Chef shares his excitement for game season
Dominic Teague is the award-winning Executive Chef of One Aldwych, overseeing Indigo, our signature restaurant. Here he explains why game, from pheasant to venison, gives winter dining a whole new dimension.
I’m always excited when game season arrives. Although it begins on the ‘Glorious Twelfth’, the landmark date in August when the calendar opens for red grouse, the season extends throughout winter and offers chefs a huge range of options to create interesting, satisfying dishes. For instance, I love to cook with partridge, pheasant, venison and duck, to name but a few.
The produce we source is of such high quality, I don’t agree with adding madcap additions just for the sake of innovation. When the main ingredient is so special, it should always be the star of the dish. Take grouse. The birds live on areas of heather moorland where their diet gives them a distinctively rich flavour, so I might partner roast highland grouse with heritage beetroot, pickled blackberries and watercress, for a lightly earthy but clean flavour combination. Likewise, with Sussex partridge breast, I might pair it with celeriac, apple and damson compote – a wonderful dish, so deliciously juicy.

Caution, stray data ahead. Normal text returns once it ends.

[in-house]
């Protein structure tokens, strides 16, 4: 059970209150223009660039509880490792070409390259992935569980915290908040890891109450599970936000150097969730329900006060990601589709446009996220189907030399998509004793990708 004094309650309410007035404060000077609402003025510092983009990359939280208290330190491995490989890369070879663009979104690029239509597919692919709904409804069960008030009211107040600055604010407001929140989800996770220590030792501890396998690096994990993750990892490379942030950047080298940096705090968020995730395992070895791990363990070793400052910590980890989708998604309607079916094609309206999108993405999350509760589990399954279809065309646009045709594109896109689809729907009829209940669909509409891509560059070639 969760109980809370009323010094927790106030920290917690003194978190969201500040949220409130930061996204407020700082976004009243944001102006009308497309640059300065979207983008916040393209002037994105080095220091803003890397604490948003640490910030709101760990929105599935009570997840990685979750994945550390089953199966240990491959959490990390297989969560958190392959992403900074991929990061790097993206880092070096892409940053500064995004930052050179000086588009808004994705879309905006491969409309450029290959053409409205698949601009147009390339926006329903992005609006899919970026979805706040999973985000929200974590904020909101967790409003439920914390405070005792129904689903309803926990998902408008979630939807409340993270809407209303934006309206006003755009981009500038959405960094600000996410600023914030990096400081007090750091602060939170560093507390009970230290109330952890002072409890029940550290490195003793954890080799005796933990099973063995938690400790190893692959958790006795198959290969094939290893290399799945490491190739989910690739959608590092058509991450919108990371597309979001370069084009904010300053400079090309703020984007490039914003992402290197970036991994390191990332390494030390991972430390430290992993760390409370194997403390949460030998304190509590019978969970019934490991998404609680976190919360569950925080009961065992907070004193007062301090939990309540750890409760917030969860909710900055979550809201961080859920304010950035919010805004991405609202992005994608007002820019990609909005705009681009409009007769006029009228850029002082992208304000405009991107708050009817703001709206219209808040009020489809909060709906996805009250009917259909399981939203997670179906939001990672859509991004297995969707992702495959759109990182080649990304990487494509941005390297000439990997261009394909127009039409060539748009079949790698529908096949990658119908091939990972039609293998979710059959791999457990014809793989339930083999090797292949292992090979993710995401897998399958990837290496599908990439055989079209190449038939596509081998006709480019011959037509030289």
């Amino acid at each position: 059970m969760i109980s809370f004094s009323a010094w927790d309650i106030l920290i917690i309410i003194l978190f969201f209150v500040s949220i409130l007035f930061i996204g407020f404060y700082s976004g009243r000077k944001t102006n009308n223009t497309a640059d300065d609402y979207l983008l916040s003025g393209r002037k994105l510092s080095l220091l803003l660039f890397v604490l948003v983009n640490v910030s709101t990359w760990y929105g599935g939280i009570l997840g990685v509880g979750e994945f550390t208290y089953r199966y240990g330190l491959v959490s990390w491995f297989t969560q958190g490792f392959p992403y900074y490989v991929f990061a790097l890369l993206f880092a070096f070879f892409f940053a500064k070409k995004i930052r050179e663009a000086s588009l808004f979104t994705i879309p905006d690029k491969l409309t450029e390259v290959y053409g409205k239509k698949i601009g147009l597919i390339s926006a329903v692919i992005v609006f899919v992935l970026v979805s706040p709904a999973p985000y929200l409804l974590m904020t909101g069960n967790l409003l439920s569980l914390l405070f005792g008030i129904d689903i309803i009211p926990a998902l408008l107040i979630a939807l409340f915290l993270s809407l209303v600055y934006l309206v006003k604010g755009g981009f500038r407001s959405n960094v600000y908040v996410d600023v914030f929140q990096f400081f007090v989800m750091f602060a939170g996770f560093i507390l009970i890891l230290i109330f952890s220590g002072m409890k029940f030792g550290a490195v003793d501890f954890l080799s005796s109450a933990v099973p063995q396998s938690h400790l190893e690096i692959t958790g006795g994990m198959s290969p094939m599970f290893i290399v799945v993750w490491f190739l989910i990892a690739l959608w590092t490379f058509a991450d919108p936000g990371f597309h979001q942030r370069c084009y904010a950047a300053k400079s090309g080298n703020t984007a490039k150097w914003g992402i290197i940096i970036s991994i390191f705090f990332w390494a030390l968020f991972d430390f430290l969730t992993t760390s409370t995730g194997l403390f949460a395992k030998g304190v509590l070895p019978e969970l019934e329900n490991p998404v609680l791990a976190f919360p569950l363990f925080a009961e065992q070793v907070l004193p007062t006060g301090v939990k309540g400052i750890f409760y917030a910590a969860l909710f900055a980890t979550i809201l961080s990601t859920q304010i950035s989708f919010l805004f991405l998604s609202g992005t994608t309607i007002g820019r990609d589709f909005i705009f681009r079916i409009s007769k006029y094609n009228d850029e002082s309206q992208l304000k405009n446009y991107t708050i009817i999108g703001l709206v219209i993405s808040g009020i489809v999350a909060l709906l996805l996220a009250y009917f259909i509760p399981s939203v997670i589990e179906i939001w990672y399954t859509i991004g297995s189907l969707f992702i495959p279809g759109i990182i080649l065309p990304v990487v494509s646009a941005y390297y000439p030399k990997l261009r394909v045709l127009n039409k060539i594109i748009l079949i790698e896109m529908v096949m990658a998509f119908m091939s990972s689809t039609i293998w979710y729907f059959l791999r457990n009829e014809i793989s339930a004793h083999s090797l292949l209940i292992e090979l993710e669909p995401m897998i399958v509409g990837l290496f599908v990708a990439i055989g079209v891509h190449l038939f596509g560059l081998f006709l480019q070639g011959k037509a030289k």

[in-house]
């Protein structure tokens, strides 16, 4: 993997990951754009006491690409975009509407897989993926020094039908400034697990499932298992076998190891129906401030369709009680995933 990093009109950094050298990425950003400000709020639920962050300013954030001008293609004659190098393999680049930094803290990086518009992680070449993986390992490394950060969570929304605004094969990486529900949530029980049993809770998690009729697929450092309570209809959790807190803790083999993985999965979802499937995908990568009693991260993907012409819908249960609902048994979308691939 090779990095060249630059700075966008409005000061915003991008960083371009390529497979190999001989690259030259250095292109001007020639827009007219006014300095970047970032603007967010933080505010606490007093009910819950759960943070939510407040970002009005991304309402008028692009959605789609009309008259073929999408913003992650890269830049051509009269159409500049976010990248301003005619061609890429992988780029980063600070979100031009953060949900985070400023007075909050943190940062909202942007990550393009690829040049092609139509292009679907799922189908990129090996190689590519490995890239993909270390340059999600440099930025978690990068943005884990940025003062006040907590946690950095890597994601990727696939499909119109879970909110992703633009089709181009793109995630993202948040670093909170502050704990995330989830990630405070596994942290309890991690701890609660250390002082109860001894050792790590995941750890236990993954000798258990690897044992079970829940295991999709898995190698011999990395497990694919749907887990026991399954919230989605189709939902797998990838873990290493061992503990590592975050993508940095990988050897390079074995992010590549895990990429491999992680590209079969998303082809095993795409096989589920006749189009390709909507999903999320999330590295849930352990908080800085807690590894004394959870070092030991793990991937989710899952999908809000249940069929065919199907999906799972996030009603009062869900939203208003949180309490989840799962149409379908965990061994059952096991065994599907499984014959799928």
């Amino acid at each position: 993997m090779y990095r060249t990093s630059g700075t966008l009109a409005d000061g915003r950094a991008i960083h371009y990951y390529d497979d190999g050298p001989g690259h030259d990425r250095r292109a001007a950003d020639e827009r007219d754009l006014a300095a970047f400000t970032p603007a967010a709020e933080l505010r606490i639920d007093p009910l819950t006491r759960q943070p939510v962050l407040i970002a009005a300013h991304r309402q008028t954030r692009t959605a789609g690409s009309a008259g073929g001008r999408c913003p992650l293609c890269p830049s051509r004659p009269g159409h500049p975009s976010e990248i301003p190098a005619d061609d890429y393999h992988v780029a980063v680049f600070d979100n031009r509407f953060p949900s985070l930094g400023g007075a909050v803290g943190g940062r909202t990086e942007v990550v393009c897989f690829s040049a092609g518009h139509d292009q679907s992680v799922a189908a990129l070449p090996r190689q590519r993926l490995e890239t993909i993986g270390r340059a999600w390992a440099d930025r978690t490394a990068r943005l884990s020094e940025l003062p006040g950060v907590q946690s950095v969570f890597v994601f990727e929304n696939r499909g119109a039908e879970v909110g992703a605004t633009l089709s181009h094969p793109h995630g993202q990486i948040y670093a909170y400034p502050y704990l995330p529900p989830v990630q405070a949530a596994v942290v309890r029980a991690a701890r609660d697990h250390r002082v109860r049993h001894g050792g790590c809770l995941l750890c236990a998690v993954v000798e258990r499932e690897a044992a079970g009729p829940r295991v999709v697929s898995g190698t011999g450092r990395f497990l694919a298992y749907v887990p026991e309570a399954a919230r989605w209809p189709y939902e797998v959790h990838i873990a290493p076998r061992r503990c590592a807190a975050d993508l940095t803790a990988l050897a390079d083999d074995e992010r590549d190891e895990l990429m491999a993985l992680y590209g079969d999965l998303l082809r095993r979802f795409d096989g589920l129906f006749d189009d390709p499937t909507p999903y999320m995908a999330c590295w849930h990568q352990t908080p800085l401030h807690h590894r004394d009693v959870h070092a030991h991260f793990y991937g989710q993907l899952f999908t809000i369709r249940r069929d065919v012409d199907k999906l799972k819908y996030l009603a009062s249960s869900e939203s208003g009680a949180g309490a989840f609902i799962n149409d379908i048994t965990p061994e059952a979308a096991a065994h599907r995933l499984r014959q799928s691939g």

Not only does game bring depth and dimension to the menu, particularly as an interesting alternative to chicken and turkey, it also offers healthy eating options. Wild game is often lean, so it’s high in protein – pheasant, for instance, is not fatty so it’s fairly low in calories, as well as offering a good range of minerals. Bear in mind meat or birds that have been hung longer to mature can be more intense, which can be an acquired taste. If you haven’t eaten much game, maybe try pheasants.
The season is fully regulated and managed and there are periods of time when the birds and animals are protected and allowed to roam undisturbed. When I cook with game, I’m mindful it comes from the wild and respectful of the produce, which includes ensuring there’s no wastage. With birds, I’ll use the leg meat and make tasty ravioli, and the carcass is superb for jus.
Game is also a great British tradition. While other countries have their own versions of meat and fowl, we have such a renowned heritage, it’s great to celebrate it. Plus it’s truly seasonal. There is a finite window to enjoy game that is both fresh and flavourful.